Security vendor Blue Coat has issued a report looking at the explosion in Top Level Domains (TLD) and how likely they are to be dodgy.
This is an interesting report, not just for security teams but for schools and individuals. The reason is that the regular ‘State Of Security’ reports from the likes of IBM, Symantec, Trend Micro, Kaspersky, Microsoft and others tend to look at this from a national level. This report carves that up and takes a much wider view looking at how Internet Domain Naming has changed over the last year.
How does Blue Coat calculate what is dodgy?
Working out the risk of visiting a site is not a simple task. When it comes to declaring an entire domain risky it is even harder. Malware writers regularly take advantage of a poorly maintained websites to insert code that infects the machines of visitors. Even the most well maintained website can find itself hijacked and distributing malware. This is exactly what happened to Forbes.com in February as reported by Tripwire.
For this survey Blue Coat used its own database of suspect sites that is updated by information from customers who use its software. This amounts to tens of millions of reports from more than 75 million users. It then grouped the data by TLD to come up with a ranking system that decided just how shady a TLD was likely to be.
It names seven categories that are likely to get a domain listed at “shady”. The first four were the most common terms while the latter three were less common:
- Potentially Unwanted Software (PUS)
What are the top ten TLDs with shady sites?
Perhaps unsurprisingly all of the domains in this list are ‘new’ domains that have been released in the last 36 months. This surge of new domains has occurred as the Internet Corporation for Assigned Names and Numbers has sought to make the Internet a more user friendly place. As a result it has introduced more focused TLDs such as .news, .football, .community, .forsale and over 350 other TLDs.
This means that some of the results from this survey have to be taken carefully as a small number of bad websites can significantly distort the results. For example, if the database only lists 30 instances of a domain and all have one of the key words against its entry, it gets a ranking of 100% shady. It would have been fairer for Blue Coat to have disclosed how many entries each of these ranking relates to.
The worst ten are:
- .zip (100%)
- .review (100%)
- .country (99.97%)
- .kim (99.74%)
- .cricket (99.57%)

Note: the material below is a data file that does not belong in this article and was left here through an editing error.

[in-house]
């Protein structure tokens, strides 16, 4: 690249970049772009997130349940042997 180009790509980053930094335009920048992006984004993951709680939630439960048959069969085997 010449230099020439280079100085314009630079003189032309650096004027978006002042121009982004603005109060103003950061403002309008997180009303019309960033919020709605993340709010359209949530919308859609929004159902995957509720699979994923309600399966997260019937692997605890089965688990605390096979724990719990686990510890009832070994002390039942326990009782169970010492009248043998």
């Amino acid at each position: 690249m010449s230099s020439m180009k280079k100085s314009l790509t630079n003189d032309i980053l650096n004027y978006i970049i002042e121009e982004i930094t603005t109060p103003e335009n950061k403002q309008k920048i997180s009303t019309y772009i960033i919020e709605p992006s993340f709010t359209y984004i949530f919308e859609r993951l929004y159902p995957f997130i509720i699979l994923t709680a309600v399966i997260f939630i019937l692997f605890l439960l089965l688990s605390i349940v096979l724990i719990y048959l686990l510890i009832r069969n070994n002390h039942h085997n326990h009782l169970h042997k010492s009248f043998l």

- .science (99.35%)
- .work (98.20%)
- .party (98.07%)
- .gq (Equatorial Guinea) (97.68%)
For some of these TLDs such as .cricket, the high rate could simply be down to the recent Australian Men’s and Ladies Ashes tours of the UK. These are both very high profile and we know how quickly cybercriminals hook to a current event.
The owners of .science, Famous Four Media will also be dismayed at this report. They had initially expected to be overwhelmed by universities, scientific research companies and independent laboratories around the world. The goal was to make it easy for the scientific community to differentiate itself from the pseudo science that dominates the Internet.
There are no numbers for the .science domain so it is hard to understand how many sites there are in use. But the fact that they are being called out with a 99.35% chance of something bad happening to visitors will have a serious impact on the sites.
Where are the safest places to be on the Internet
The list of safest places to visit on the Internet is just as much a mixed bag as worst places to visit. Top of the list is the US Department of Defence .mil domain. Having been one of the very first domains on the Internet, started in 1985, it has had plenty of time to work out how to secure itself and protect visitors.
Also on this list are four country TLDs, at least one of which will raise eyebrows. The Cook Islands are a major tax haven especially for US individuals and countries. Many of the other tax havens have had a problem with their secrecy being exploited by cyber criminals. The fact that this report show that the Cook Islands has managed to avoid such bad publicity suggest extremely good governance by Oyster Internet Services who are the official registry.
It is interesting that the Jobs TLD is on this list. Many will be unaware that it has been around for over a decade. Despite the amount of personal data that is gathered by the employment sites that use it, there has been little reporting of cyber attacks on the domain. This is good news for jobs seekers who are visiting to find out information about jobs but it will take a lot of work to ensure that website breaches do not make it easy for hackers to use it to deploy malware onto computers.
The top ten starting from the most secure are:
- .mil (0.24%)
- .jobs (0.36%)
- .ck (Cook Islands) (0.52%)
- .church (0.84%)
- .gov (0.96%)
- .gi (Gibraltar) (1.26%)
- .tel (1.6%)
- .kw (Kuwait) (1.61%)
- .london (1.85%)
- .jp (Japan) (1.95%)
It will be interesting to see how Blue Coat intends to use this data. It could be incorporated into security appliances to block users transitioning to the worst behaving domains. There is also a case for a client app that would do the same on the devices owned by an enterprise.
Before expecting customers to rely on this as an authoritative source of poor and good behaviour it would be helpful if Blue Coat published some values rather than just percentages. In doing so it would be possible to quickly identify whether position on the list was based on a wide sample or maybe just a couple of entries.